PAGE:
The National Industrial Research and Development Agency (NIRDA) has concluded a study whose main objective was to conduct a technology needs assessment in agro-processing, biotechnology, chemical and pharmaceutical products driving industries in order to identify the strength, weaknesses, opportunities and threats (SWOT).
The findings of the newly conducted study were revealed in a one day work shop that was held on the 27/09/2016 at Hill Top Hotel where participants discussed and shared recommendations on the uses of industrial research and development.
The study aimed at providing a database of statistics to support research on the issues of productivity, profitability and uses of industrial research and development and to establish performance indicators as well as collecting data on new or enhanced materials, products, devices, processes, technologies or services related to research and development.
According to NIRDA, there was need to conduct a research on technology needs assessment survey covering agro-processing and Biotechnology industries for five selected products (Rice, Wheat, Maize, Banana, and Cassava).
The scope of study included designing survey tools and training NIRDA staff on how it is done and guiding them through the methodology of conducting surveys by making them practically participate in this survey.
Also the study identified and analyzed challenges in technologies used in processing and innovation and what should be done to ensure that Rwandan products are of high quality to be competitive in the region.
During the workshop, while giving his remarks, Dr. Joseph Mungarulire, the Director General of National Industrial and Development Agency welcomed the study findings and how they will impact promotion of made in Rwanda products.
Suitability of raw materials was found to be high at 91% of chemical and pharmaceutical industries while 9% indicated that the raw materials did not meet the expected suitability standards.
The survey also revealed a pattern where high percentages (67%, 73%, and 75%) of chemical industries use imported, local, and both sources of raw materials respectively compared to the percentages of pharmaceutical industries which are below 40% for all sources of raw materials.
54% of industries in both sectors reported getting enough supply of raw materials and 46% of them not getting enough. . In general, more firms do not get enough of the raw materials that they need for their production processes.
Rwanda does not manufacture high technology equipment and so most firms rely on imported technology which is expensive. It is therefore common to find many firms especially the small and medium scale ones opting for manual and semi-automation processes respectively.
Challenges in accessing technology, machinery and equipment in the production process
The type of technology used is predominantly semi-automation process accounting for 58% of the whole sector. A high percentage (65%) of the chemical firms tend to use semi-automatic processing of their products, including paints and other products whose processing is not fully automated.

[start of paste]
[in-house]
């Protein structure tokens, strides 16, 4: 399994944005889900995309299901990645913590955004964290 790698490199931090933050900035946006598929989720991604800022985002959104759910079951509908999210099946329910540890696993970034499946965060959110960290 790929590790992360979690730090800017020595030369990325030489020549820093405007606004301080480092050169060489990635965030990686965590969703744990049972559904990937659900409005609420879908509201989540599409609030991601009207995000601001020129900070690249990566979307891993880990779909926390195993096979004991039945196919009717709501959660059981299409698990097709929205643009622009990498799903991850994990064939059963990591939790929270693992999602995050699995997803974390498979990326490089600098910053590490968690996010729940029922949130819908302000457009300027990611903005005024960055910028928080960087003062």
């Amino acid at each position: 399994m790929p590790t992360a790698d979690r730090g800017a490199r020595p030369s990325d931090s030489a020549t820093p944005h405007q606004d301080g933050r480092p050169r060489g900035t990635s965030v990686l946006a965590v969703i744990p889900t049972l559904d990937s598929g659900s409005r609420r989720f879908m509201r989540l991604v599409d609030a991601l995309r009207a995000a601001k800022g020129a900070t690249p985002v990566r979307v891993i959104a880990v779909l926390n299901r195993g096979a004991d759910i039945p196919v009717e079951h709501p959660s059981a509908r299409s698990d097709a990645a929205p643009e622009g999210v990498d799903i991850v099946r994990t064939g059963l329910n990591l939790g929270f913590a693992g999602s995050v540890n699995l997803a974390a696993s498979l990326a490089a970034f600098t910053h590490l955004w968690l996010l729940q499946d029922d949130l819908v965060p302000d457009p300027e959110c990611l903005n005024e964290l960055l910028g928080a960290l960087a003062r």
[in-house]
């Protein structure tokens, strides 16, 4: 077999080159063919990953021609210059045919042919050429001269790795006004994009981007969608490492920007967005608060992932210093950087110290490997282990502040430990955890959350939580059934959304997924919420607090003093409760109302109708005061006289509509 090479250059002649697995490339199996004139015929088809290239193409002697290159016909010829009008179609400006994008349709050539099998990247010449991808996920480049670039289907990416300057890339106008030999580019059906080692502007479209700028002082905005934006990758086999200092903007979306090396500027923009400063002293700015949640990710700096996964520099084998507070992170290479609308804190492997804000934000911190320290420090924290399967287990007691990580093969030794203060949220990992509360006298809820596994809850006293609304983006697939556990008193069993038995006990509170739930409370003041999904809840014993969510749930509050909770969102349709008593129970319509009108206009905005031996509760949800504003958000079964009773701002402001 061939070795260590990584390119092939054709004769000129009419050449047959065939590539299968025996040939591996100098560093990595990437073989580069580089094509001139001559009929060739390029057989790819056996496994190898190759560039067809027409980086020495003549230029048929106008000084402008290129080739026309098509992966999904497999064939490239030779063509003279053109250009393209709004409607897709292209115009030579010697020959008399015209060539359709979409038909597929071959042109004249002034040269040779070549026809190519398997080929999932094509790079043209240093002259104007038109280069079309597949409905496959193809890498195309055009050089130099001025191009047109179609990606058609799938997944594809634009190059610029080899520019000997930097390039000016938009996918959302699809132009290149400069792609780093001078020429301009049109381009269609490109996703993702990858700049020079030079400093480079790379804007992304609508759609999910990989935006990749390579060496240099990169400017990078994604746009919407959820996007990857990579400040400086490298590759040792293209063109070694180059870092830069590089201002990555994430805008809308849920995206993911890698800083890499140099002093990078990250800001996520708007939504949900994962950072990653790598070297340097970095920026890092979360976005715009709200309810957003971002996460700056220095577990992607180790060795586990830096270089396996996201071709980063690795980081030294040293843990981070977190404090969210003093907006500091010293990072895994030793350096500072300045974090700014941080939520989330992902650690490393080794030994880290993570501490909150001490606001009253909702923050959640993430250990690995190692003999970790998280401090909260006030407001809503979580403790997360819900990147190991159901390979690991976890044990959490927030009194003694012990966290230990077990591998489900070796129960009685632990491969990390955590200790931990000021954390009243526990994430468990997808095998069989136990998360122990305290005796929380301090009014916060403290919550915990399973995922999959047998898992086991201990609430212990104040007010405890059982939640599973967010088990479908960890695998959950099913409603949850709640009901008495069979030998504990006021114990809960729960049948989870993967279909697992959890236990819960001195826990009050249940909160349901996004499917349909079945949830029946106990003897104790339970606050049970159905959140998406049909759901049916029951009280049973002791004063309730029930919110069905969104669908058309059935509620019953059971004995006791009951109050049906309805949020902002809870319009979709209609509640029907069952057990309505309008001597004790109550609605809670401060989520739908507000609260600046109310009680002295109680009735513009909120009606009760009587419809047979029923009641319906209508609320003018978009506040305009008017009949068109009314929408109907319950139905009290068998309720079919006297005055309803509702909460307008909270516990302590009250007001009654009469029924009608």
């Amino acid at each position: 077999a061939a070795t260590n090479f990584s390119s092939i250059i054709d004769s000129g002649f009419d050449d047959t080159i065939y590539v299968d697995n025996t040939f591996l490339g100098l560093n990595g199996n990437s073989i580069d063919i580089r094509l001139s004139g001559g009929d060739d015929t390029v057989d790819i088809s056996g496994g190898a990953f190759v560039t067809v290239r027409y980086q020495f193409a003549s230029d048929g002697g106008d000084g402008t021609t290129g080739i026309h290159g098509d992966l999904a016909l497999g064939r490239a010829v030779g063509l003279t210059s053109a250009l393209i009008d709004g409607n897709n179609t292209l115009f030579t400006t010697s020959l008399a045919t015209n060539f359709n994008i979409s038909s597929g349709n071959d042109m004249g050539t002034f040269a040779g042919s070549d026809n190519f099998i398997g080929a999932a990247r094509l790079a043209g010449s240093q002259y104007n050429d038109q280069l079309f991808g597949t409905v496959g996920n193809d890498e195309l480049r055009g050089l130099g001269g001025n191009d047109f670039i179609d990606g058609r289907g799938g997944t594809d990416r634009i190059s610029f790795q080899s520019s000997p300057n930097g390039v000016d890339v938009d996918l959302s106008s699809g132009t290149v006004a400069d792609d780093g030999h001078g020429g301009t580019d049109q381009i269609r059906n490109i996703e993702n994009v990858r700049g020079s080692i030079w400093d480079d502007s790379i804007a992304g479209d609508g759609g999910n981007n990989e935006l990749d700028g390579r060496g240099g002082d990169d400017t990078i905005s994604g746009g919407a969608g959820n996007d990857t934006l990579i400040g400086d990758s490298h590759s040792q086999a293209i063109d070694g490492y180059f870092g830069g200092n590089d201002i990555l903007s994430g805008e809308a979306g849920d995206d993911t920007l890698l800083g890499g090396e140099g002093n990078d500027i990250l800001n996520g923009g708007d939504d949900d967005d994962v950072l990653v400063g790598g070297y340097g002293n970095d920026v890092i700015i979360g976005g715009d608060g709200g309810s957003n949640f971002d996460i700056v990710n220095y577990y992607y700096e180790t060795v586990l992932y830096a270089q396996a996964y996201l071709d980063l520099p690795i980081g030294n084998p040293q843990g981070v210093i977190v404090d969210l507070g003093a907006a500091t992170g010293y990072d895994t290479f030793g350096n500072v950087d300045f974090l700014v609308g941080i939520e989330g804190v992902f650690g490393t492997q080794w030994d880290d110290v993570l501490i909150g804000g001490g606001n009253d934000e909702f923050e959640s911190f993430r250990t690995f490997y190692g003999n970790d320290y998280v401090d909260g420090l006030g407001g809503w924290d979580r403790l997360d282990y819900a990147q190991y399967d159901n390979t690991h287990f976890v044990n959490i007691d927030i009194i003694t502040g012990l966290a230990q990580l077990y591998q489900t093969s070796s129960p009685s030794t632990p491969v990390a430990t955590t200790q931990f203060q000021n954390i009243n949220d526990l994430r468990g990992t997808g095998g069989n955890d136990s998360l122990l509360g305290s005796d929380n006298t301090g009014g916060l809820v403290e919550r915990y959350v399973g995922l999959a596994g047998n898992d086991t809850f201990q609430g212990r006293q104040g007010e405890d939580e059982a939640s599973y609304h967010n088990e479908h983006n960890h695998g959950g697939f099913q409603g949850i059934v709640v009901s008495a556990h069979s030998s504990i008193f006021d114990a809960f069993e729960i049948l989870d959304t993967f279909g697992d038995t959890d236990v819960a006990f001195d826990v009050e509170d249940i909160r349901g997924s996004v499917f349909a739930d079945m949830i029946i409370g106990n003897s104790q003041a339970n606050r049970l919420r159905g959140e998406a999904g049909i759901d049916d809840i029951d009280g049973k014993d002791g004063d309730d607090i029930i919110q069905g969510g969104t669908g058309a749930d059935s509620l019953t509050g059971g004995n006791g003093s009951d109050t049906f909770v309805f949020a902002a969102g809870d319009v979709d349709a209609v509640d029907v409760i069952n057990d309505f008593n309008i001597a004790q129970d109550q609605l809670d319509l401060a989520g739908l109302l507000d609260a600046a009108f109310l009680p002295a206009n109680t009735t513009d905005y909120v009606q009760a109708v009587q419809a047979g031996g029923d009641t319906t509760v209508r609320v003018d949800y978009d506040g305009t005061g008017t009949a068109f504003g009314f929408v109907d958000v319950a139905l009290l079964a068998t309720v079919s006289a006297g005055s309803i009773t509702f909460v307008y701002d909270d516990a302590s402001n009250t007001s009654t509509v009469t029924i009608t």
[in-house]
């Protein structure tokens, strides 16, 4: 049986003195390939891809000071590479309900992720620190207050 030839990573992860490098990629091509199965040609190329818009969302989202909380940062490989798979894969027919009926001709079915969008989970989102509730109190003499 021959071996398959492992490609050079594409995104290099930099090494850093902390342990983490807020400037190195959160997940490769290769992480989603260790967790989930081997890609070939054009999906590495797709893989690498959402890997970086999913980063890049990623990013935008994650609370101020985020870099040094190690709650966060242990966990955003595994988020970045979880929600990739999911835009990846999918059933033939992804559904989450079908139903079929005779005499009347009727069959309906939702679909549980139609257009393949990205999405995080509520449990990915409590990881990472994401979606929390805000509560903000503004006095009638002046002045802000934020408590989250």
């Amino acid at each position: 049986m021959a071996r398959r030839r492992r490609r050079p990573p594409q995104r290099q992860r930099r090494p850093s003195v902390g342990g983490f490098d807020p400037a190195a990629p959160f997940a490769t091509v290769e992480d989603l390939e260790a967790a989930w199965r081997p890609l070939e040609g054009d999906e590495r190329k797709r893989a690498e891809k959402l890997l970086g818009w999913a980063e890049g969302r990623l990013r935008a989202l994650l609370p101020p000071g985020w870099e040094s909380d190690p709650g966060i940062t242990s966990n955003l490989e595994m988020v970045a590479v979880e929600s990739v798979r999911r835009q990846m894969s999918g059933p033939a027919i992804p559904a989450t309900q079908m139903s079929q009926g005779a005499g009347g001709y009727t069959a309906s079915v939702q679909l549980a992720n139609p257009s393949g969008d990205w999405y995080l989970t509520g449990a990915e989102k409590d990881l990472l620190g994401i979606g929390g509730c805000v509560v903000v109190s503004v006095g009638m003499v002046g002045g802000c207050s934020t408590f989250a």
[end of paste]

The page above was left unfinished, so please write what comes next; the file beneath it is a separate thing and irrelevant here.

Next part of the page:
The origin of the technology used is mainly comes from outside whereby 57% of the firms use imported technology, 30% use own technology and 13% use both own and imported technology.
Also lack of enough expertise, knowledge and skills in the technology used plus a low number of highly skilled technicians; scientists, pharmacists and engineers with enough skills in chemical composition and dosage of products and the lack of means to train staff.
It was noted that there was still lack of enough local suppliers for machinery and spare parts and no availability of modern machines plus insufficient and unreliable supply of electricity in rural areas where some firms operate.
The study also revealed that it was very expensive to carry out maintenance works because there are no accessories available on the local market and some exporters hide information on purchased machines bought from them;
In order to improve the performance of local industries, there is need to improve on advertisements in order to increase on both local and foreign markets for made in Rwanda products.
As much as we try to promote locally made products, there is a problem when it comes to finding market for made in Rwanda products and it was recommended that the government of Rwanda should increase support in this area.
Government should come up with the policy on wage rates for industrial workers because with better wages, the workers will be motivated leading to improved performance.
It was also recommended that government should work on improving the infrastructure of the country especially the roads which will lead to improved industrial performance.
It was also recommended to deepen collaboration with other research divisions with NIRDA especially where multidisciplinary approaches are required.
Participants recommended for more efforts in exploring all possibilities of marketing Rwanda industrial products with and the rest of the region.
A comparative study on the cost of raw material, electricity and water in Rwanda should be carried out because the high costs of the factors of production make the locally made products to be prohibitively priced and rendered uncompetitive in the region.